The card at hand suggests as much, and it also implies that the best way to endure the insistent idea that everything is finished is to ignore it completely, as Jose Canseco did the day he was asked to pose in the uniform of the Montreal Expos. Jose Canseco continues to smirk in the face of doom to this day, this new year, nine years after he took his last muscular cuts. He has not appeared in a major league game since the photo for this card was snapped, and for most of that time it seemed certain that this would be his last baseball card. But lately the 46-year-old has been campaigning to get a spring training tryout from any team that will have him. The slugger ensures all prospective employers that he can still, as he last did twenty years ago, “lead the league in home runs.”

May we all imagine such preposterous glory forever.


  1. This dude is the spittin’ image of Ozzie Canseco…

  2. Brilliant and hilarious. I’d like to inject whatever juice you’re on.

  3. Great piece Josh. I see the holiday season did you well.

    Of course, Canseco didn’t say which league he could lead in HRs. It could be the local little league for all we know.

  4. That’s some good wordsmithery there.

  5. I can’t really focus on Canseco because I’m too distracted by the hideous design of that Topps card. Was that really the 2002 design? Yikes.

  6. What a fantastically hideous card! I miss the Expos. I wish I could say the same for Jose.

  7. “dim-eyed humanoids doomed to survive into the senseless mutant aftermath beyond the apocalypse”. Brilliant and hilarious!

    The 2002’s must have escaped me entirely–that is one ugly-azz card.

    I also attempted to stop time New Years Day by flipping between Twilight Zone, Three Stooges and later Larry Sanders marathons. If those options were available every day , time would indeed cease.

  8. What the hell is it with New Year’s Eve? Why is it so inevitably, inexorably the absolute nadir of my year? Again and again and again — horrors, bad ideas, profound dread, existential nausea.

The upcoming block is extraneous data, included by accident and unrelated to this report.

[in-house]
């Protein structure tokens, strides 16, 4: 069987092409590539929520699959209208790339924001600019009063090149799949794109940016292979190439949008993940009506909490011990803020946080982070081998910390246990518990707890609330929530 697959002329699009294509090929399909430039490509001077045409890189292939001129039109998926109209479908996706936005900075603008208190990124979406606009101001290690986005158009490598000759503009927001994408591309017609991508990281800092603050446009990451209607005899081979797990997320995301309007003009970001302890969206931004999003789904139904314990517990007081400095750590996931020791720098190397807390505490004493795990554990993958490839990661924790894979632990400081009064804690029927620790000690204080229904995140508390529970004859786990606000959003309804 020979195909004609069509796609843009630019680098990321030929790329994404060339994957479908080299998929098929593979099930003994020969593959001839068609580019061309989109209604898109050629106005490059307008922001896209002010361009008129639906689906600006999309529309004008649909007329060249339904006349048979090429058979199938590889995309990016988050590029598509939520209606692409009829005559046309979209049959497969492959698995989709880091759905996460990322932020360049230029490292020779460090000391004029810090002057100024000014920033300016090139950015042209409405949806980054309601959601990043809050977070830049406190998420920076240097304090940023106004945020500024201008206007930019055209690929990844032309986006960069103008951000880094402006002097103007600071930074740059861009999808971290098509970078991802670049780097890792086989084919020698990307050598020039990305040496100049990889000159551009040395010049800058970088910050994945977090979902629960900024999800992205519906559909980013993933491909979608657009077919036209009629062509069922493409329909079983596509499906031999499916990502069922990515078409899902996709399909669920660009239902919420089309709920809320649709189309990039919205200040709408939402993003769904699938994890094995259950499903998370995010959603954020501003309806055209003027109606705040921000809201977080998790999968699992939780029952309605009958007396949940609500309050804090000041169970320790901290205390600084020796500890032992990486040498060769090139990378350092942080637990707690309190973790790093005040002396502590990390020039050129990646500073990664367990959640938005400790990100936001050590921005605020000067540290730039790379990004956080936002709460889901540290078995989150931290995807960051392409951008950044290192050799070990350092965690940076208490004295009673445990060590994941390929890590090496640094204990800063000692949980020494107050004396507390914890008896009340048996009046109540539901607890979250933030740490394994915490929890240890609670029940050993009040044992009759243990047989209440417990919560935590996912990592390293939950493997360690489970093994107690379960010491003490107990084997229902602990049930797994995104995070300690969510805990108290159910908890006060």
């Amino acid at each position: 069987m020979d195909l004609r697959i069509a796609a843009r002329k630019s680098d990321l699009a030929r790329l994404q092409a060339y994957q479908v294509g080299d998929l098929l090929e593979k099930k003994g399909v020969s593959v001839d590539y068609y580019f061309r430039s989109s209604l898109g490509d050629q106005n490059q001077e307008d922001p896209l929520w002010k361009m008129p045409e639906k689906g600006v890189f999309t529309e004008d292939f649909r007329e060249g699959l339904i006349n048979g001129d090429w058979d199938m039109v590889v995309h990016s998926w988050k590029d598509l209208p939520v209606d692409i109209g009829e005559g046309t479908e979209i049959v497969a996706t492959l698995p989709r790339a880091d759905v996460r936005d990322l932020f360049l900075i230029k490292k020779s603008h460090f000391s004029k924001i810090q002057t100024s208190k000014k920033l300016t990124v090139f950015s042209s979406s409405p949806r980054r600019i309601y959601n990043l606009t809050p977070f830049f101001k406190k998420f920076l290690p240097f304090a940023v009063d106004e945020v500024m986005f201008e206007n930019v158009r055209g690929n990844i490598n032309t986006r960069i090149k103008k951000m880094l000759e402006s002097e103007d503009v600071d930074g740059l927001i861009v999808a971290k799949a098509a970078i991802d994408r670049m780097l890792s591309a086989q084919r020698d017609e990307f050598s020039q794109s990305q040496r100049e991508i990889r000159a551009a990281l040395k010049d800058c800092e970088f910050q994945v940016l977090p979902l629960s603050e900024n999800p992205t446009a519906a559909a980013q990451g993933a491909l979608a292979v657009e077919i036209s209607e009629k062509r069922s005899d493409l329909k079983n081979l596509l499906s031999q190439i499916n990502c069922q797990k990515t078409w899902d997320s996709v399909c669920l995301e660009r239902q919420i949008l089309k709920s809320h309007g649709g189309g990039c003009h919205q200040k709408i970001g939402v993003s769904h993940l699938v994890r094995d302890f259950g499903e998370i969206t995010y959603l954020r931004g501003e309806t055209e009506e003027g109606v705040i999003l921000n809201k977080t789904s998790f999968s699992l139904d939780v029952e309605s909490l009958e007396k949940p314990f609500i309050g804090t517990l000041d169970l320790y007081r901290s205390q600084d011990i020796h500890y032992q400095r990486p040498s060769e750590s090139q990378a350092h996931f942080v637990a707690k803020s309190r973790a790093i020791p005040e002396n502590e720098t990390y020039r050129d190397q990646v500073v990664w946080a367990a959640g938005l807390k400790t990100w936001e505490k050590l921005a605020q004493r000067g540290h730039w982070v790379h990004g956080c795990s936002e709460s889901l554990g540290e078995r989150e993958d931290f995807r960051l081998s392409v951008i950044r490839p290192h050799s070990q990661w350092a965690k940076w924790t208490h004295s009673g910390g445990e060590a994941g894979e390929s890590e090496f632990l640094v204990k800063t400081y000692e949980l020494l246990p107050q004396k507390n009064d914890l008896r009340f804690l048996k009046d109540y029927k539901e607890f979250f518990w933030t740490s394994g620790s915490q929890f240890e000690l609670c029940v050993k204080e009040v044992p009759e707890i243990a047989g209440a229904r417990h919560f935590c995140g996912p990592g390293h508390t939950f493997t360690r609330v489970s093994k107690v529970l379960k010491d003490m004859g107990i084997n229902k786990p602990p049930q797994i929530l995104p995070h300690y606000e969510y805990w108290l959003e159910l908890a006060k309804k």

Used to be I’d have horribly alienating moments — crammed three to a stall with other idiots at “Cokie’s,” staring through windows at people apparently having the time of their lives, walking home alone at 5am with a swarm of harpies of my own fabrication lowering around my head, a whole parade of memories amounting to so many overstimulated molecules vibrating in the void. I’m past all the idiocy, but the horror remains. I spent last Friday night drinking a few glasses of “ass juice” (cheap champagne) with Kelsey, Matt, his ladyfriend, and the girls watching three straight episodes of “Animal Hoarders” before consciousness blessedly retreated.

  9. And while we’re on the subject of existential nausea, let it be known here in this hallowed commentorium that Josh’s 1977 Red Sox are one measly defeat or Kansas CIty win away from pennant extinction in my Play That Funky Baseball replay league. They now go home to face the dreaded Yankees for three, but here’s the silver lining: Even in death, Messers Yastrzemski, Fisk, Rice, Carbo, et al. will have a chance to eliminate the pinstriped brownshirts with their very own calloused hands. Let us wish them luck!